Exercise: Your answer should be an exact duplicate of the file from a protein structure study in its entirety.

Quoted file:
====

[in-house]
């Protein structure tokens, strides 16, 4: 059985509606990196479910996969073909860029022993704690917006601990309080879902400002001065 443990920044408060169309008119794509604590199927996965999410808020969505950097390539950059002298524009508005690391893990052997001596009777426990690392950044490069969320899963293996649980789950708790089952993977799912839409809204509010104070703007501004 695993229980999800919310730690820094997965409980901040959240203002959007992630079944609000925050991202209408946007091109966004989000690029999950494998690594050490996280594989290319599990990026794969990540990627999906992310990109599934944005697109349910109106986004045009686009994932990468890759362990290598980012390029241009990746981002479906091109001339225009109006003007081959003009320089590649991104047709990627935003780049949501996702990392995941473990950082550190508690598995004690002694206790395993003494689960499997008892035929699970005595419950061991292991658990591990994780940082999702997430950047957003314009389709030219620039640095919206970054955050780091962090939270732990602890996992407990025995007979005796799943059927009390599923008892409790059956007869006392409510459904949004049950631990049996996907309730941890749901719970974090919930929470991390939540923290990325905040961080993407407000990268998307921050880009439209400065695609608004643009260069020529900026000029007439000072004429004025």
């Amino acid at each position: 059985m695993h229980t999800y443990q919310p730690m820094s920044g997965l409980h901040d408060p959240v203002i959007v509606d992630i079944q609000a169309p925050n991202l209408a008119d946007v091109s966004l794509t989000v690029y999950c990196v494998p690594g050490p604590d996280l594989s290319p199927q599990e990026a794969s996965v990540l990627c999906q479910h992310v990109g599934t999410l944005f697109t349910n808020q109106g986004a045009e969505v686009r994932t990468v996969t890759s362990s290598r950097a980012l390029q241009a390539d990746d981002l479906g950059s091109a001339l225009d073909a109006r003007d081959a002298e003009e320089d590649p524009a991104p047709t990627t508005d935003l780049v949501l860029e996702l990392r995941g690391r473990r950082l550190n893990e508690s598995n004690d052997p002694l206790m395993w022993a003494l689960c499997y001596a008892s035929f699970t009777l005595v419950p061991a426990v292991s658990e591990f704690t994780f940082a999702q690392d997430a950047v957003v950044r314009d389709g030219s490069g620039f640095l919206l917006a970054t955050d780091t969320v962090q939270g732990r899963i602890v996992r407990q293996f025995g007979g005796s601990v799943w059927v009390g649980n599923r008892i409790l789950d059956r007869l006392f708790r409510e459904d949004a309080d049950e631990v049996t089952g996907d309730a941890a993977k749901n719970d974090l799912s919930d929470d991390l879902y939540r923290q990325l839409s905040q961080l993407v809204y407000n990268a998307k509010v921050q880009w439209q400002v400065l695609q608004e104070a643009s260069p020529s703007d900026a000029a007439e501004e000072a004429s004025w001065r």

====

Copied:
[in-house]
């Protein structure tokens, strides 16, 4: 059985509606990196479910996969073909860029022993704690917006601990309080879902400002001065 443990920044408060169309008119794509604590199927996965999410808020969505950097390539950059002298524009508005690391893990052997001596009777426990690392950044490069969320899963293996649980789950708790089952993977799912839409809204509010104070703007501004 695993229980999800919310730690820094997965409980901040959240203002959007992630079944609000925050991202209408946007091109966004989000690029999950494998690594050490996280594989290319599990990026794969990540990627999906992310990109599934944005697109349910109106986004045009686009994932990468890759362990290598980012390029241009990746981002479906091109001339225009109006003007081959003009320089590649991104047709990627935003780049949501996702990392995941473990950082550190508690598995004690002694206790395993003494689960499997008892035929699970005595419950061991292991658990591990994780940082999702997430950047957003314009389709030219620039640095919206970054955050780091962090939270732990602890996992407990025995007979005796799943059927009390599923008892409790059956007869006392409510459904949004049950631990049996996907309730941890749901719970974090919930929470991390939540923290990325905040961080993407407000990268998307921050880009439209400065695609608004643009260069020529900026000029007439000072004429004025």
């Amino acid at each position: 059985m695993h229980t999800y443990q919310p730690m820094s920044g997965l409980h901040d408060p959240v203002i959007v509606d992630i079944q609000a169309p925050n991202l209408a008119d946007v091109s966004l794509t989000v690029y999950c990196v494998p690594g050490p604590d996280l594989s290319p199927q599990e990026a794969s996965v990540l990627c999906q479910h992310v990109g599934t999410l944005f697109t349910n808020q109106g986004a045009e969505v686009r994932t990468v996969t890759s362990s290598r950097a980012l390029q241009a390539d990746d981002l479906g950059s091109a001339l225009d073909a109006r003007d081959a002298e003009e320089d590649p524009a991104p047709t990627t508005d935003l780049v949501l860029e996702l990392r995941g690391r473990r950082l550190n893990e508690s598995n004690d052997p002694l206790m395993w022993a003494l689960c499997y001596a008892s035929f699970t009777l005595v419950p061991a426990v292991s658990e591990f704690t994780f940082a999702q690392d997430a950047v957003v950044r314009d389709g030219s490069g620039f640095l919206l917006a970054t955050d780091t969320v962090q939270g732990r899963i602890v996992r407990q293996f025995g007979g005796s601990v799943w059927v009390g649980n599923r008892i409790l789950d059956r007869l006392f708790r409510e459904d949004a309080d049950e631990v049996t089952g996907d309730a941890a993977k749901n719970d974090l799912s919930d929470d991390l879902y939540r923290q990325l839409s905040q961080l993407v809204y407000n990268a998307k509010v921050q880009w439209q400002v400065l695609q608004e104070a643009s260069p020529s703007d900026a000029a007439e501004e000072a004429s004025w001065r």